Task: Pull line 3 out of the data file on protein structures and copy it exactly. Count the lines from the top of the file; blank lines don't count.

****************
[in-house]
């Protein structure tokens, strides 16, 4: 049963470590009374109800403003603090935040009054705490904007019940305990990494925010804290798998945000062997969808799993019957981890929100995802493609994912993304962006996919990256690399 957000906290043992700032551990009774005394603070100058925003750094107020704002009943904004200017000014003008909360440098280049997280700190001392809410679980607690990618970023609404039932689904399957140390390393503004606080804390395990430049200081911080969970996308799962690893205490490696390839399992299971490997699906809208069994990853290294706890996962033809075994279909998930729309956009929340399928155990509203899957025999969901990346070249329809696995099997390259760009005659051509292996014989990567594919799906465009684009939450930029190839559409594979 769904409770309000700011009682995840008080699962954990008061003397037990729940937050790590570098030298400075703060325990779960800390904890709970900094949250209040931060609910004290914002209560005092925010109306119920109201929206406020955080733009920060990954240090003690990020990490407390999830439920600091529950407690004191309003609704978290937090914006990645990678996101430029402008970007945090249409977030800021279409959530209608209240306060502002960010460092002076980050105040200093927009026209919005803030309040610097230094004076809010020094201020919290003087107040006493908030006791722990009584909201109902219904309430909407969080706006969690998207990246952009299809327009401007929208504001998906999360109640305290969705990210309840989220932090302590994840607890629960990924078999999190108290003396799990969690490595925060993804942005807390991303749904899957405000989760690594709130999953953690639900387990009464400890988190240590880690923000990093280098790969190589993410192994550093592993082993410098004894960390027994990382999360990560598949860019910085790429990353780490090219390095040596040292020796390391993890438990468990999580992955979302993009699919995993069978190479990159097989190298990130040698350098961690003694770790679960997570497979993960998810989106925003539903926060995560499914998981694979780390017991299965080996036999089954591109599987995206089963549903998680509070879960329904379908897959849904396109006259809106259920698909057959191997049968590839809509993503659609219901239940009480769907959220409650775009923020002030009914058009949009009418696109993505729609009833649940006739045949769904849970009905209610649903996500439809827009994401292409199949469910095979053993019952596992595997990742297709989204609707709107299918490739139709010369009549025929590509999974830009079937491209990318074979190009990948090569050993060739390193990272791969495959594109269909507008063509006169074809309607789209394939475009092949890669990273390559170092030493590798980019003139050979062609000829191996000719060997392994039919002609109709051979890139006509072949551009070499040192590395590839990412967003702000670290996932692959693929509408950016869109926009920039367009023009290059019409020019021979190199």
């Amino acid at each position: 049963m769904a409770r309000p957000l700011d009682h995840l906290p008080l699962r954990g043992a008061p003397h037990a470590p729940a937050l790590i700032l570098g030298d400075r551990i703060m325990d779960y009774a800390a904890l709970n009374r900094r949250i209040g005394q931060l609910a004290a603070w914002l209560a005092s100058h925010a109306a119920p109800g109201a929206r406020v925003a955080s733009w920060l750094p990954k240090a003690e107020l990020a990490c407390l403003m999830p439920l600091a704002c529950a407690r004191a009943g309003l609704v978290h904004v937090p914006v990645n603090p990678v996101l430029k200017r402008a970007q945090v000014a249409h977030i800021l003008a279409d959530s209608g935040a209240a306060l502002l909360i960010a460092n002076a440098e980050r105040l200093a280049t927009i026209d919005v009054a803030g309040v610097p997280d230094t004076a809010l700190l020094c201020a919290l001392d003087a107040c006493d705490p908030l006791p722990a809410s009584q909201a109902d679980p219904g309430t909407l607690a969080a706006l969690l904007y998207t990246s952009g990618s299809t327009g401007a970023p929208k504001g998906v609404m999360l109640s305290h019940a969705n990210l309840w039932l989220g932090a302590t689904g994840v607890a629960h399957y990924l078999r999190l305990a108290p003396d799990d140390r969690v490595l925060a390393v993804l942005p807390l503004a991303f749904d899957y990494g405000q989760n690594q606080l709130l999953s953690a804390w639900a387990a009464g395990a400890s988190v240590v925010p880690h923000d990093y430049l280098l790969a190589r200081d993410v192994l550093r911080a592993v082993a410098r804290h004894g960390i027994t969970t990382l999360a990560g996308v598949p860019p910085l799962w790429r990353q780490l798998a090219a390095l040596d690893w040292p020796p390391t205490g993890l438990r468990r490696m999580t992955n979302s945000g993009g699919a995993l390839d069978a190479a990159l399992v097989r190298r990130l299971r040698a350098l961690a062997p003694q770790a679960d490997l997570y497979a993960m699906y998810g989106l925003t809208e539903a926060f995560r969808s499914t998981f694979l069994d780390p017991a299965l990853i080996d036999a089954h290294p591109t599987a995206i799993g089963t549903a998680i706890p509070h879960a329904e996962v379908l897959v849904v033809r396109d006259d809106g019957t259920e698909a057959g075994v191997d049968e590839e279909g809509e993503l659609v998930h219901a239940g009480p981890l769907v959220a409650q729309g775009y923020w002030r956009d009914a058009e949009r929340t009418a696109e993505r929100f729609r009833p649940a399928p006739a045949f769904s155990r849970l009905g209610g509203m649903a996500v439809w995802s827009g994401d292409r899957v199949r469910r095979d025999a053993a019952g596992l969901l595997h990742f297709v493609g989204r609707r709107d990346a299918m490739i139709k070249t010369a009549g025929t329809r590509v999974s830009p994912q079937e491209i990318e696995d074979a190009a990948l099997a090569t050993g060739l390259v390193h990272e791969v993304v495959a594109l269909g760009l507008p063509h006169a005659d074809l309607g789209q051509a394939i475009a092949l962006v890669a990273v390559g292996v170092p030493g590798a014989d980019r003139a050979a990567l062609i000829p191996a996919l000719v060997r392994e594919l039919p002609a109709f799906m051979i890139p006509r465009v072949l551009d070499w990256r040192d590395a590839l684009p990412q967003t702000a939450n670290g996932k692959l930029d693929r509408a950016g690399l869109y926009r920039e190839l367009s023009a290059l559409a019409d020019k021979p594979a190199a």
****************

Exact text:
């Amino acid at each position: 049963m769904a409770r309000p957000l700011d009682h995840l906290p008080l699962r954990g043992a008061p003397h037990a470590p729940a937050l790590i700032l570098g030298d400075r551990i703060m325990d779960y009774a800390a904890l709970n009374r900094r949250i209040g005394q931060l609910a004290a603070w914002l209560a005092s100058h925010a109306a119920p109800g109201a929206r406020v925003a955080s733009w920060l750094p990954k240090a003690e107020l990020a990490c407390l403003m999830p439920l600091a704002c529950a407690r004191a009943g309003l609704v978290h904004v937090p914006v990645n603090p990678v996101l430029k200017r402008a970007q945090v000014a249409h977030i800021l003008a279409d959530s209608g935040a209240a306060l502002l909360i960010a460092n002076a440098e980050r105040l200093a280049t927009i026209d919005v009054a803030g309040v610097p997280d230094t004076a809010l700190l020094c201020a919290l001392d003087a107040c006493d705490p908030l006791p722990a809410s009584q909201a109902d679980p219904g309430t909407l607690a969080a706006l969690l904007y998207t990246s952009g990618s299809t327009g401007a970023p929208k504001g998906v609404m999360l109640s305290h019940a969705n990210l309840w039932l989220g932090a302590t689904g994840v607890a629960h399957y990924l078999r999190l305990a108290p003396d799990d140390r969690v490595l925060a390393v993804l942005p807390l503004a991303f749904d899957y990494g405000q989760n690594q606080l709130l999953s953690a804390w639900a387990a009464g395990a400890s988190v240590v925010p880690h923000d990093y430049l280098l790969a190589r200081d993410v192994l550093r911080a592993v082993a410098r804290h004894g960390i027994t969970t990382l999360a990560g996308v598949p860019p910085l799962w790429r990353q780490l798998a090219a390095l040596d690893w040292p020796p390391t205490g993890l438990r468990r490696m999580t992955n979302s945000g993009g699919a995993l390839d069978a190479a990159l399992v097989r190298r990130l299971r040698a350098l961690a062997p003694q770790a679960d490997l997570y497979a993960m699906y998810g989106l925003t809208e539903a926060f995560r969808s499914t998981f694979l069994d780390p017991a299965l990853i080996d036999a089954h290294p591109t599987a995206i799993g089963t549903a998680i706890p509070h879960a329904e996962v379908l897959v849904v033809r396109d006259d809106g019957t259920e698909a057959g075994v191997d049968e590839e279909g809509e993503l659609v998930h219901a239940g009480p981890l769907v959220a409650q729309g775009y923020w002030r956009d009914a058009e949009r929340t009418a696109e993505r929100f729609r009833p649940a399928p006739a045949f769904s155990r849970l009905g209610g509203m649903a996500v439809w995802s827009g994401d292409r899957v199949r469910r095979d025999a053993a019952g596992l969901l595997h990742f297709v493609g989204r609707r709107d990346a299918m490739i139709k070249t010369a009549g025929t329809r590509v999974s830009p994912q079937e491209i990318e696995d074979a190009a990948l099997a090569t050993g060739l390259v390193h990272e791969v993304v495959a594109l269909g760009l507008p063509h006169a005659d074809l309607g789209q051509a394939i475009a092949l962006v890669a990273v390559g292996v170092p030493g590798a014989d980019r003139a050979a990567l062609i000829p191996a996919l000719v060997r392994e594919l039919p002609a109709f799906m051979i890139p006509r465009v072949l551009d070499w990256r040192d590395a590839l684009p990412q967003t702000a939450n670290g996932k692959l930029d693929r509408a950016g690399l869109y926009r920039e190839l367009s023009a290059l559409a019409d020019k021979p594979a190199a």